Conservation awards, 2015


This video is about greater adjutant storks in India.

From BirdLife:

Conservation Leadership Programme awards 2015

By Martin Fowlie, Wed, 15/04/2015 – 13:34

In this, its 30th anniversary year, the Conservation Leadership Programme (CLP) has announced the winners of the 2015 team Conservation Awards.  It is granting 22 awards this year worth a total of $300,480 including 19 Future Conservationist Awards, 2 Conservation Follow-Up Awards and 1 Conservation Leadership Award.

Upon hearing the news of the award, new grantee Purnima Devi Barman from India wrote, “I think no news than this can be better in my life. Thanks a lot to you and entire CLP team for supporting our future works through this leadership project.”

Purnima’s project focuses on promoting the coexistence of people and the Endangered Greater Adjutant stork in India. It is the third grant for the project with it now being granted a Conservation Leadership award.

“This is an incredible CLP project that has broken through complicated societal barriers using the language of conservation. The respect now bestowed to these quirky birds is testament to how effectively the team promoted within all parts of the community”, said Kiragu Mwangi, Conservation Leadership Programme Manager.

Many congratulations to all of the awarded teams. One member from each team will be invited to attend the CLP International Training Course in Canada later this year. This two week course is a fantastic opportunity for conservationists from around the world to receive training in high priority topics and create a peer to peer network. Winning a CLP award also gives a team access to the CLP alumni network which offers more opportunities for funding, training and learning exchanges.

For more information visit www.conservationleadershipprogramme.org and follow us on Facebook

The awarded projects are as follows:

Future Conservationist Awards

Conservation Follow-Up Awards

  • Conserving Angolan scarp forests: a holistic approach for Kumbira Forest
  • Reducing human-snow leopard conflict in Upper Spiti Valley, India.

Conservation Leadership Award

  • Enabling the coexistence of people and greater adjutant in India

The CLP is a unique partnership between BirdLife International, Fauna & Flora International and Wildlife Conservation Society. The mission of the CLP is to advance biodiversity conservation globally by building the leadership capabilities of early-career conservation professionals working in places with limited capacity to address high-priority conservation issues.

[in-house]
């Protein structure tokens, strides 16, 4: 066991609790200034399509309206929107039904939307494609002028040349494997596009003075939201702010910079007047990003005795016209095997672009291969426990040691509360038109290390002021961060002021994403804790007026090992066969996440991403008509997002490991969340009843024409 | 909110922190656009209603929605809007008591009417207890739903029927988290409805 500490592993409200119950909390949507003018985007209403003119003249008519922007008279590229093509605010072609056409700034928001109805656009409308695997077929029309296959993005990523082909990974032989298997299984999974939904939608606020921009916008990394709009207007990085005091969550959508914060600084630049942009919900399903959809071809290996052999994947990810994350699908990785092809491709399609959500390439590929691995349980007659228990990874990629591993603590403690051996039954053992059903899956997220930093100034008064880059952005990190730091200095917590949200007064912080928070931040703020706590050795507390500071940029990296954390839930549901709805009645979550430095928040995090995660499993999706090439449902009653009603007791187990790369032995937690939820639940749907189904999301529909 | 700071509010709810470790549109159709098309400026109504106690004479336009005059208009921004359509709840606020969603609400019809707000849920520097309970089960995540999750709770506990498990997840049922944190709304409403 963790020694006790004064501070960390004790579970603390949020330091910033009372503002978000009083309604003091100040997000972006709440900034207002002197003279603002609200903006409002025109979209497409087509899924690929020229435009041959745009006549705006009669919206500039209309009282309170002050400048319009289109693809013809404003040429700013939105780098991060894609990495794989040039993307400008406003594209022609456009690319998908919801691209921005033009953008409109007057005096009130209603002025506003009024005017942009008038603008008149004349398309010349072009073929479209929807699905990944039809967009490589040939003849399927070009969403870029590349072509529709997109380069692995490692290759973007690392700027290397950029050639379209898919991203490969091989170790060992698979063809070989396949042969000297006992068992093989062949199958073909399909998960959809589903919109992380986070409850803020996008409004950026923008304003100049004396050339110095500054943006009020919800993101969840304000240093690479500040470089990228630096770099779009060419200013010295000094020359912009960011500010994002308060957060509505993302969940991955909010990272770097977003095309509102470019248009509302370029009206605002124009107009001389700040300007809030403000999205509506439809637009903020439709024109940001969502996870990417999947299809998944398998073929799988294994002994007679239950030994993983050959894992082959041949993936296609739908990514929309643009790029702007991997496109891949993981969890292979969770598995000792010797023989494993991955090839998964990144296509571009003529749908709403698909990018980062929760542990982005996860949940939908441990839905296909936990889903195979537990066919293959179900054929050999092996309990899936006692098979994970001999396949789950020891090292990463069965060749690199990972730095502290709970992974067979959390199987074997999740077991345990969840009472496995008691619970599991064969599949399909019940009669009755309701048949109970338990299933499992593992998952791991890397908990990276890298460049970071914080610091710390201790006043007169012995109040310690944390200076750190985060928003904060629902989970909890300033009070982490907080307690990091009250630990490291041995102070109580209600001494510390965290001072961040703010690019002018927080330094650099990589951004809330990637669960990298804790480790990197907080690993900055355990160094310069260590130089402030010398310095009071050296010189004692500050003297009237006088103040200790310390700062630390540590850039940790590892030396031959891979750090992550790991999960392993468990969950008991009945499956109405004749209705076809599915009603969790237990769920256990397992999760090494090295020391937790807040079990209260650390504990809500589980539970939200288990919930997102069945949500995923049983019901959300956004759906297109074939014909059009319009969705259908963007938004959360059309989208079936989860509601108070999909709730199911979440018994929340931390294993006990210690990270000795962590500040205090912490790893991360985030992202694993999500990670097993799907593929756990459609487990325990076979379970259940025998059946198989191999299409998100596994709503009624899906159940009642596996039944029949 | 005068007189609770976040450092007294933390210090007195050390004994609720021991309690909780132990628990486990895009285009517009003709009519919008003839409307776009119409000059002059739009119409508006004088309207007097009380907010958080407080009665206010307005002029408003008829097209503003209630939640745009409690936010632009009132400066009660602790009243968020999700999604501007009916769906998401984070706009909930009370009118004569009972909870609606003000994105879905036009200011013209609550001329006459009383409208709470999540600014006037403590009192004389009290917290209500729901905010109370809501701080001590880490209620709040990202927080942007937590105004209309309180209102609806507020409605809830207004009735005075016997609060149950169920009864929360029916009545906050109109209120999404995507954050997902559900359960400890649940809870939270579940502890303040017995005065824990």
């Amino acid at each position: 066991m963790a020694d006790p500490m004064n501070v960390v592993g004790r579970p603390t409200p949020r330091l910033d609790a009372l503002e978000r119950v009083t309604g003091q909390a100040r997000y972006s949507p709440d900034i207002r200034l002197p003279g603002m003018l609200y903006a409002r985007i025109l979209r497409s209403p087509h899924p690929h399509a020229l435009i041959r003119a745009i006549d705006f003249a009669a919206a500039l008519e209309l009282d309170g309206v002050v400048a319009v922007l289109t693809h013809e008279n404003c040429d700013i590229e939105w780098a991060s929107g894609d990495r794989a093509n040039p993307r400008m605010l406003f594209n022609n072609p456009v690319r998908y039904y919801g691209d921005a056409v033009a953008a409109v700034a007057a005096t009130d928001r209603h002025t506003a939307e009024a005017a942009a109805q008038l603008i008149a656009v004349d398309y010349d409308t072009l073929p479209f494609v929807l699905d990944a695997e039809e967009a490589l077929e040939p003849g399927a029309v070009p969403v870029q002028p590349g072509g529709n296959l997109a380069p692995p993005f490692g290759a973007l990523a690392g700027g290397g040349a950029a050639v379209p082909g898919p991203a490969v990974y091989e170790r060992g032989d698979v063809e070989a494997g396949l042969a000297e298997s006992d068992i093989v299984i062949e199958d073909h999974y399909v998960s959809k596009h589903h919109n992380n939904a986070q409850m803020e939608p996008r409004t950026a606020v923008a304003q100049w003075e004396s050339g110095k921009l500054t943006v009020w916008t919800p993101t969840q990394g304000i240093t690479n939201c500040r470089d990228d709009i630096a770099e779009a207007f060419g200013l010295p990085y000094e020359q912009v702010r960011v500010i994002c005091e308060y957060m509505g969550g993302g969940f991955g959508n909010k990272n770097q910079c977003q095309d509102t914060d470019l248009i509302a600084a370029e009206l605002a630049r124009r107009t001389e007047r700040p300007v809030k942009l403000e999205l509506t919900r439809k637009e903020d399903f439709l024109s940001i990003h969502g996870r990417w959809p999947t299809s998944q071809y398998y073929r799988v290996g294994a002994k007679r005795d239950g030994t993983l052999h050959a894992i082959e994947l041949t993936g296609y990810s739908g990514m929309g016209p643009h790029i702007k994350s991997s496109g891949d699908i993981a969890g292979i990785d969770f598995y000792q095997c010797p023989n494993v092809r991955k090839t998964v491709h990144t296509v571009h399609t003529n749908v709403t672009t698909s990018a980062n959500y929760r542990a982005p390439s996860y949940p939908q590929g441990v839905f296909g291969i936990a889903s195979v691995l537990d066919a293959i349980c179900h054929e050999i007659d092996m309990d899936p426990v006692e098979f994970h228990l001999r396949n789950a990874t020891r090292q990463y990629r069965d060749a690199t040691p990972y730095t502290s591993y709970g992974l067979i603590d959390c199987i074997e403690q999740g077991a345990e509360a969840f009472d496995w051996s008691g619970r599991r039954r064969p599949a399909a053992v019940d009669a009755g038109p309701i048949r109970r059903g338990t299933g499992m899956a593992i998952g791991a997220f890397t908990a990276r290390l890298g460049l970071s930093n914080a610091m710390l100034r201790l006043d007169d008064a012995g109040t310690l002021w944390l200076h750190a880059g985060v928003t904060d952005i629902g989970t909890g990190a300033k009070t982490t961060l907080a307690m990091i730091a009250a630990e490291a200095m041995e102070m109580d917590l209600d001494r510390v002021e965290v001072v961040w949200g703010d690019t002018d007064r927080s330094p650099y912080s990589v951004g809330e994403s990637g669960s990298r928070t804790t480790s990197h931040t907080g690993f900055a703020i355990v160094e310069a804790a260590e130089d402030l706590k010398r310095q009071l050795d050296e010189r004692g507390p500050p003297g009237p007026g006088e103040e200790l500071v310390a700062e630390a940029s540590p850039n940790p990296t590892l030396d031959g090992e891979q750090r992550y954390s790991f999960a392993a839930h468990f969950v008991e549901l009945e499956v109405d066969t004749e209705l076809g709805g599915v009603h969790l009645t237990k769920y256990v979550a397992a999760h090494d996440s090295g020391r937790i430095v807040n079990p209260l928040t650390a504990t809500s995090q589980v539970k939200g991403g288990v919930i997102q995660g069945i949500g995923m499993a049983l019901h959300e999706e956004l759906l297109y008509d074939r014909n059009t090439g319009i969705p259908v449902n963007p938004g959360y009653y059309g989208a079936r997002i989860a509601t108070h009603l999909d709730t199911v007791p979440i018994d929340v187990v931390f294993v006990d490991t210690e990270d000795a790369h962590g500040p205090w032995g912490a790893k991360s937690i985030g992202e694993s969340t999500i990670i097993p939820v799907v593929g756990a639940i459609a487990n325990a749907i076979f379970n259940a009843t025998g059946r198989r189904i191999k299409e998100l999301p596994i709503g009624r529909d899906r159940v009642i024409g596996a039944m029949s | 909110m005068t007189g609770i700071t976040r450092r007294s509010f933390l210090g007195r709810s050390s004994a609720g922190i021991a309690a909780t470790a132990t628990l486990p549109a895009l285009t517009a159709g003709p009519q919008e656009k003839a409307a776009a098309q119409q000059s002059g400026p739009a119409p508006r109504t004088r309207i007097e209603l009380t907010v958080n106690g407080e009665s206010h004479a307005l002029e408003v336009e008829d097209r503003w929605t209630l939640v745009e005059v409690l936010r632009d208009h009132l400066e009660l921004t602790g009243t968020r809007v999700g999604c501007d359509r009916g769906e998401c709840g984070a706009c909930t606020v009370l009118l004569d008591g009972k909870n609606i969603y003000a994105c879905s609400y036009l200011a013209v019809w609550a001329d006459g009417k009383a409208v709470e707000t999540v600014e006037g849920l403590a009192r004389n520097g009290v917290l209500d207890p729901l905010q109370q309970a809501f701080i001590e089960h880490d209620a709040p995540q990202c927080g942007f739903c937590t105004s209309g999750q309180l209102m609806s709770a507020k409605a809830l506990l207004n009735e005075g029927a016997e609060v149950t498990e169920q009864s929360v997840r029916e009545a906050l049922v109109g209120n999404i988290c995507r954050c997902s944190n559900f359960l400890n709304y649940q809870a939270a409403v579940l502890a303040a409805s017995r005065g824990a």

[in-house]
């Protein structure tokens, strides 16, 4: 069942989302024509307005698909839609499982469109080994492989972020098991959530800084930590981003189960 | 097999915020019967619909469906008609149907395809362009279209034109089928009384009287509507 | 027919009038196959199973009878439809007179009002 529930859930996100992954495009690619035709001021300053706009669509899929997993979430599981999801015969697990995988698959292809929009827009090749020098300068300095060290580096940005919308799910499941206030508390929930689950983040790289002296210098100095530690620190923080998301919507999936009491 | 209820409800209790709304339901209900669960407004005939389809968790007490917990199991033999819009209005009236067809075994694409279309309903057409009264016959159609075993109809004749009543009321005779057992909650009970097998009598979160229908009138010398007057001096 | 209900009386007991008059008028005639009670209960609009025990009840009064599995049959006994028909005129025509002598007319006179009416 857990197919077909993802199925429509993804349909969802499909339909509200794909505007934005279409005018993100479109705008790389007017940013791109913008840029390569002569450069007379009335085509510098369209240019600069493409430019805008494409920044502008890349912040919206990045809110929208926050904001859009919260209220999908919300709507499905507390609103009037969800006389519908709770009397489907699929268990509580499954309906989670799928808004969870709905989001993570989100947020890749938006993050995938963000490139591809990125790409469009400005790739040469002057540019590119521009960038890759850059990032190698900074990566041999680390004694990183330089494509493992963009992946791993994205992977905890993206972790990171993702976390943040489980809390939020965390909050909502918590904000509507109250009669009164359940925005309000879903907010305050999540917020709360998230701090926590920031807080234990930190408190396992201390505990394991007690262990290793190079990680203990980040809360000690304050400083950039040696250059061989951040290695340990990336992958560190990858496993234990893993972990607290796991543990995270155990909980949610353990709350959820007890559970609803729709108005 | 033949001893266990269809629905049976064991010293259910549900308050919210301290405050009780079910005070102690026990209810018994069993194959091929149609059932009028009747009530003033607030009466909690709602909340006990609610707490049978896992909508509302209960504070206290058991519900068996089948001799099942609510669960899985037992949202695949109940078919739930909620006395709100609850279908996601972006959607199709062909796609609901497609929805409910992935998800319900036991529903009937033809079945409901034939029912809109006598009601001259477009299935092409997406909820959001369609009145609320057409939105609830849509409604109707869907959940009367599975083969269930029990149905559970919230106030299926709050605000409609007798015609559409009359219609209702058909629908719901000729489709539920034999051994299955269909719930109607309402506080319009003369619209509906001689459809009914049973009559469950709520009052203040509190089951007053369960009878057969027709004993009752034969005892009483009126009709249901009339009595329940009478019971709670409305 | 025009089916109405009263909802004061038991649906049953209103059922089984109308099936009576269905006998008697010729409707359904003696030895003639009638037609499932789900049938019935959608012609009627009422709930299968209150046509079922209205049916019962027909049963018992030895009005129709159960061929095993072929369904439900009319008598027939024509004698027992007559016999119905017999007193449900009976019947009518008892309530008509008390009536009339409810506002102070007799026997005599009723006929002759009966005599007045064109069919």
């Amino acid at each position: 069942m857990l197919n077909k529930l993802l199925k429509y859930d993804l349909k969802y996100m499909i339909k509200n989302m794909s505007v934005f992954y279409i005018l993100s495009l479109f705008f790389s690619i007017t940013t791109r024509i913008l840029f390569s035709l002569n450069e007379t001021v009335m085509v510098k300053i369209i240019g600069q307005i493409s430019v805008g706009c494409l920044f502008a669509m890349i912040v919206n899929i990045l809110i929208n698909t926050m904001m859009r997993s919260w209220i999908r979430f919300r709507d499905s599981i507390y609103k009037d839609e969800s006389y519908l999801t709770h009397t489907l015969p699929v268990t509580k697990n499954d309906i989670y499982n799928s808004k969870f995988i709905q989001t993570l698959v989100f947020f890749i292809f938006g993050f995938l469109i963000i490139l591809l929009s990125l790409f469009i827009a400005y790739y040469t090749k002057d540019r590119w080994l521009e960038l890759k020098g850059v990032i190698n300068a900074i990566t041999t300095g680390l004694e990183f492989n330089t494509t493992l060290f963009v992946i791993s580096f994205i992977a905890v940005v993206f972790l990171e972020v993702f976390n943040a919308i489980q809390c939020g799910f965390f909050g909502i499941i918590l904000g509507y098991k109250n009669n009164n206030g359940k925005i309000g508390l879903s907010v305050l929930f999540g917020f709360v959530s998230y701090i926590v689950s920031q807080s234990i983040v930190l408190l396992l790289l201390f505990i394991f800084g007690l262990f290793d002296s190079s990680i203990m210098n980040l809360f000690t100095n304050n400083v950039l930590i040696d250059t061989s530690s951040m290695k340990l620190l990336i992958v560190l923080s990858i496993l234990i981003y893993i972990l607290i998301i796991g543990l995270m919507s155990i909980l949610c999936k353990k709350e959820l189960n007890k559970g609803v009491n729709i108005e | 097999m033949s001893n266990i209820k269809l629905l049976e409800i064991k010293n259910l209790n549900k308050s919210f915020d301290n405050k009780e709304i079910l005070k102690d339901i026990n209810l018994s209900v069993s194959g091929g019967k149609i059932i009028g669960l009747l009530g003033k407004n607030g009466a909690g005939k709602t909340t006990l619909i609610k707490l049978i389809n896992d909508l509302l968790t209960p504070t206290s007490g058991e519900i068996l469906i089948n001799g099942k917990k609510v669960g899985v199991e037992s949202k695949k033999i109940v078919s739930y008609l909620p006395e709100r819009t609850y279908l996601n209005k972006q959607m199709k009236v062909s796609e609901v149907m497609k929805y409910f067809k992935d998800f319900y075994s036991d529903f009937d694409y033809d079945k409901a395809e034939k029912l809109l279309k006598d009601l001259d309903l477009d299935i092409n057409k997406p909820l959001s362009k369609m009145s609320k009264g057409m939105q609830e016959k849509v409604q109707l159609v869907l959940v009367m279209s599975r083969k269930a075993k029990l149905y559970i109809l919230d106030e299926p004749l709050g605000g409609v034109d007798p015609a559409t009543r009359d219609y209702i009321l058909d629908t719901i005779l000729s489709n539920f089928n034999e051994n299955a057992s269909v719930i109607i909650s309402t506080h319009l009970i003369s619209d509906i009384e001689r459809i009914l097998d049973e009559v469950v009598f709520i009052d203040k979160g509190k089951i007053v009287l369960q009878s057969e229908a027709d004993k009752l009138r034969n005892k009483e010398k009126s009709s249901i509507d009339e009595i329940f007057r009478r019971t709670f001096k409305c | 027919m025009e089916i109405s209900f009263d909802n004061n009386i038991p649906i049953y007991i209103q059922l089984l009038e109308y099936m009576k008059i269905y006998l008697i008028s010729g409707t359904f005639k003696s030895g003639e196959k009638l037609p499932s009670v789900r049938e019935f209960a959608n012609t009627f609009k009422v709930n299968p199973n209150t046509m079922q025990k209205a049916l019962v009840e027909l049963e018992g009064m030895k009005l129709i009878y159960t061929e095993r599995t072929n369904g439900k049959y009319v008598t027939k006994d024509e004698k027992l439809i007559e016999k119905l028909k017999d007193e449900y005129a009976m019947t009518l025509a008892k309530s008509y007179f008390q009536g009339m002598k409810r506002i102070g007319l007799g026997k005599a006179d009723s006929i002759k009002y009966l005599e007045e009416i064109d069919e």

New lizard species discovery in India


Hyderabad-based herpetologist Aditya Srinivasulu found called Cnemaspis adii, a new species of gecko, in the ruins of Hampi in Karnataka in India

From Wildlife Extra:

New species of gecko lizard found at Indian World Heritage Site

A new type of gecko, a lizard found in warm climates, has been identified having been found in the ruins of Hampi, the World Heritage Site in Karnataka, India, reports The Hindu.

The lizard has been named Cnemaspis adii after Aditya Srinivasulu, a young herpetology researcher from Hyderabad who was involved in the discovery.

The animal belongs to the family of day geckos which are distinguished by the round pupils in their eyes which differ from the vertical pupils found in more common geckos.

Zoologists have identified the area around Hampi as having great potential for a rich biodiversity and more new species of smaller vertebrate and invertebrates.

“The discovery is significant because other species of day geckos have been, so far, reported only from the Western Ghats and southern Eastern Ghats in peninsular India,” says lead author Dr Chelmala Srinivasulu.

“This is the first time that day geckos have been found in the central regions of peninsular India between Eastern and Western Ghats.”

Dr Srinivasulu, along with G Chethan Kumar and Bhargavi Srinivasulu, all from the zoology wing of Osmania University in Hyderabad, published their findings in the journal Zootaxa.

This new day gecko species was first discovered by Dr Bhargavi Srinivasulu in 2012 while doing research on bats in the Hampi complex.

This latest team of zoologists studied photographs of live animals and researched on known species of day geckos reported from other parts of India. It is this work that has led to the current confirmation of the new species.

Amur falcon spring migration starts in South Africa


This video from India says about itself:

26 July 2014